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Older Americans Aren’t Bragging About Their Legacy

Amid the daily headlines of climate change, political polarization, violence, inequality, and economic concern, older Americans are pessimistic about the legacy they will leave to future generations, according to a new Spotlight on Aging poll. 

Do they feel they’ll leave the world a better place for future generations? For many, the answer is no.

The survey, which asked how Americans age 50 and older view their contributions to bettering society, is the latest in a series of surveys conducted through the Foresight 50+ panel by AARP and NORC at the University of Chicago. Launched in 2021, the Foresight 50+ panel aims to amplify the voice of the fastest-growing age group in the country by being the nation’s largest and highest-quality survey panel for this demographic.

More than half of Americans 50-plus (54%) believe they made political polarization worse for future generations. Many also feel responsible for climate change, with 45% indicating they have made things worse. And nearly half (48%) think they have made crime and violence worse. 

Views are mixed on inequality, with about a third indicating their generation has made race relations (33%) and income inequality (31%) worse for future generations. A quarter (24%) also believe they have made economic opportunity worse.

While many topics evoked a bleak outlook, the survey also captured some areas of pride. Nearly three in four (74%) believe their greatest contribution to society is the advancement of technology. Half point to contributing long-lasting improvements in health and wellness, and 45% believe they have bettered the arts and culture, including music and movies, for future generations.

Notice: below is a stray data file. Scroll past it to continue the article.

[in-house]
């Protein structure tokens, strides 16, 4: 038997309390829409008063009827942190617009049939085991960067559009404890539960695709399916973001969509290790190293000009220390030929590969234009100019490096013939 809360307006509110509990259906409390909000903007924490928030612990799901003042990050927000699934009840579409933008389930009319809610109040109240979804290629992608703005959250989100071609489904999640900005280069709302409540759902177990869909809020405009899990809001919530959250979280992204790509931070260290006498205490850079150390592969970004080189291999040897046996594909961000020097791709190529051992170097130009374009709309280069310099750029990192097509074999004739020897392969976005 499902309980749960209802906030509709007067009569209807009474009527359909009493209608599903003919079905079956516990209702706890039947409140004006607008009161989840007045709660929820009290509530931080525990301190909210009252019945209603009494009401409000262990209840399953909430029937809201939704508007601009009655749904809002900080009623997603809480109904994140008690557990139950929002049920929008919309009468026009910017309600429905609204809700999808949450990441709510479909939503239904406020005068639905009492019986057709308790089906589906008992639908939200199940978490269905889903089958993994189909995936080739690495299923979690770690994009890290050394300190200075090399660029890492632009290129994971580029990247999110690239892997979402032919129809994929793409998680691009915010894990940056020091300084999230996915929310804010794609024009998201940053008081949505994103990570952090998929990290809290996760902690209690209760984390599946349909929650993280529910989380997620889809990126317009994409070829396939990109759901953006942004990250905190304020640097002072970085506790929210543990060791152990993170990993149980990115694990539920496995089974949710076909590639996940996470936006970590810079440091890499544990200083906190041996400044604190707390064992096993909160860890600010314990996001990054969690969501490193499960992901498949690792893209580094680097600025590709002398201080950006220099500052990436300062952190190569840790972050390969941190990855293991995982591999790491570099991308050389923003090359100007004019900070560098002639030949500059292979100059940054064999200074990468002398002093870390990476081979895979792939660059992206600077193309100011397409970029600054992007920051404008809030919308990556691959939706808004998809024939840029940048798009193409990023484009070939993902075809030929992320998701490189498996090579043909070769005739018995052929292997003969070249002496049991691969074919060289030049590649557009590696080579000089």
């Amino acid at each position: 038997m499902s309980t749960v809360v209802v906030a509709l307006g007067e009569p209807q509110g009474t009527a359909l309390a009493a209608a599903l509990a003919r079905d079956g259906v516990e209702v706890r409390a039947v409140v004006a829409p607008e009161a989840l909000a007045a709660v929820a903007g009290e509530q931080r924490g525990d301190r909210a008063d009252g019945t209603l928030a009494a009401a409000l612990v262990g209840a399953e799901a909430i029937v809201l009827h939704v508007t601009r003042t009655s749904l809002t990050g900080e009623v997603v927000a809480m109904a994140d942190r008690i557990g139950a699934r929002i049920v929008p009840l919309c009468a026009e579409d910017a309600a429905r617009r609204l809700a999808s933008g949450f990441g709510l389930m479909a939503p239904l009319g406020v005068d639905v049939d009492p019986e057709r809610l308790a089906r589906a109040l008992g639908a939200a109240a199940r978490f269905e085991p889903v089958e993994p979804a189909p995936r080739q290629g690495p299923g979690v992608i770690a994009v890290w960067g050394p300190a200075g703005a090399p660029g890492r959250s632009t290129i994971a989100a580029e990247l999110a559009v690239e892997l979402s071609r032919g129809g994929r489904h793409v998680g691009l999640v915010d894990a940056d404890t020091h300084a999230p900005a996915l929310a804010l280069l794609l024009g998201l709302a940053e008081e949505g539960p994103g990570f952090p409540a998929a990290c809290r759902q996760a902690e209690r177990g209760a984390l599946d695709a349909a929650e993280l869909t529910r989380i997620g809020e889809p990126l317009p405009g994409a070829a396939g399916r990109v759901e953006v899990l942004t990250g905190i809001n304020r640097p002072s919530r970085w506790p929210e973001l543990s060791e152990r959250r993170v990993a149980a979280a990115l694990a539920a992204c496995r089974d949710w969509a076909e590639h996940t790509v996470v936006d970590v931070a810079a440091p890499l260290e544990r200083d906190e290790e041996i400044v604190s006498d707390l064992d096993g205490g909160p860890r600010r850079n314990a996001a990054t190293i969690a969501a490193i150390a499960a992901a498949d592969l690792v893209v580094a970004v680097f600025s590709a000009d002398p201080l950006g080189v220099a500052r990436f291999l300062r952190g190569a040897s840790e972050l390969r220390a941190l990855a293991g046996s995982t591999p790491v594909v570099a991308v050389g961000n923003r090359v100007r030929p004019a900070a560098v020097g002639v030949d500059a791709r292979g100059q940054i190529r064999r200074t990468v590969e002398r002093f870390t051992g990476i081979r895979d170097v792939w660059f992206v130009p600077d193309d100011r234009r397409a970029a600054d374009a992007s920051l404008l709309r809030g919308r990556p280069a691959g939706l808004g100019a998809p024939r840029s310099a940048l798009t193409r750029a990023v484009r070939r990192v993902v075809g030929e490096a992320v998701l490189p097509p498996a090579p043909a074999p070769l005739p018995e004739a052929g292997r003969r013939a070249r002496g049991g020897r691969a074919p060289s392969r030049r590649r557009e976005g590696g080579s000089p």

Even among the topics invoking the most pessimism, rays of hope persist. While many believe their generation has faltered, they still expect improvements for future generations. Despite their grim views, many expect improvement  in economic opportunity (42%), environment and climate change (31%), income inequality (35%), and race relations (35%). Overwhelmingly, they believe future generations will follow in their footsteps with advancements in technology, with 76% expecting breakthroughs by future generations.

And while Americans 50-plus almost universally characterize older generations as hard working, charitable, moral, and ethical, they view their younger counterparts as inclusive, curious, creative, and willing to speak up for what’s fair and just.


This NORC-funded poll was conducted December 9–13, 2021, through AARP–NORC’s Foresight 50+ probability-based panel during a monthly AARP-NORC Omnibus survey. It included 1,011 interviews with a nationally representative sample of adults age 50 and older. Most surveys were completed online, but 58 were completed via phone.

For more information, please contact Eric Young at NORC at

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